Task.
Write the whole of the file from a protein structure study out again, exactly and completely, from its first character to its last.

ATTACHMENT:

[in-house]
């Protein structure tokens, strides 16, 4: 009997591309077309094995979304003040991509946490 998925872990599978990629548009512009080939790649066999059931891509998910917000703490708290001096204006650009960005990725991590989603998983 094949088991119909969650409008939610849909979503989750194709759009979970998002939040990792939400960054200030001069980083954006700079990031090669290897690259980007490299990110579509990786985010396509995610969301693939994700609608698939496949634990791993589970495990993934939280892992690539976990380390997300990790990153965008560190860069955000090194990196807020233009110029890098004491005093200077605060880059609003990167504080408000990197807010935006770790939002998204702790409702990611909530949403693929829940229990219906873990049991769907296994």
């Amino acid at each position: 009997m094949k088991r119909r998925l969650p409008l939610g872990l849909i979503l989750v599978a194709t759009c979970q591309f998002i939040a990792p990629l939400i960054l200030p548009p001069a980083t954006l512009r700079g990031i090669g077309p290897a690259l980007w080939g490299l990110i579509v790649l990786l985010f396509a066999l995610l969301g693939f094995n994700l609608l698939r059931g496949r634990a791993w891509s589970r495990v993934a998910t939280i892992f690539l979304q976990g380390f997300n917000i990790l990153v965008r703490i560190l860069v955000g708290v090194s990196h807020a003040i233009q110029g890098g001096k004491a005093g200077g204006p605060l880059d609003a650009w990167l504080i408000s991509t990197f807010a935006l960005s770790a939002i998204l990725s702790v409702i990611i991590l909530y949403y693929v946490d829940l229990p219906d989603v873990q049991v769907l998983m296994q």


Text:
[in-house]
């Protein structure tokens, strides 16, 4: 009997591309077309094995979304003040991509946490 998925872990599978990629548009512009080939790649066999059931891509998910917000703490708290001096204006650009960005990725991590989603998983 094949088991119909969650409008939610849909979503989750194709759009979970998002939040990792939400960054200030001069980083954006700079990031090669290897690259980007490299990110579509990786985010396509995610969301693939994700609608698939496949634990791993589970495990993934939280892992690539976990380390997300990790990153965008560190860069955000090194990196807020233009110029890098004491005093200077605060880059609003990167504080408000990197807010935006770790939002998204702790409702990611909530949403693929829940229990219906873990049991769907296994």
């Amino acid at each position: 009997m094949k088991r119909r998925l969650p409008l939610g872990l849909i979503l989750v599978a194709t759009c979970q591309f998002i939040a990792p990629l939400i960054l200030p548009p001069a980083t954006l512009r700079g990031i090669g077309p290897a690259l980007w080939g490299l990110i579509v790649l990786l985010f396509a066999l995610l969301g693939f094995n994700l609608l698939r059931g496949r634990a791993w891509s589970r495990v993934a998910t939280i892992f690539l979304q976990g380390f997300n917000i990790l990153v965008r703490i560190l860069v955000g708290v090194s990196h807020a003040i233009q110029g890098g001096k004491a005093g200077g204006p605060l880059d609003a650009w990167l504080i408000s991509t990197f807010a935006l960005s770790a939002i998204l990725s702790v409702i990611i991590l909530y949403y693929v946490d829940l229990p219906d989603v873990q049991v769907l998983m296994q």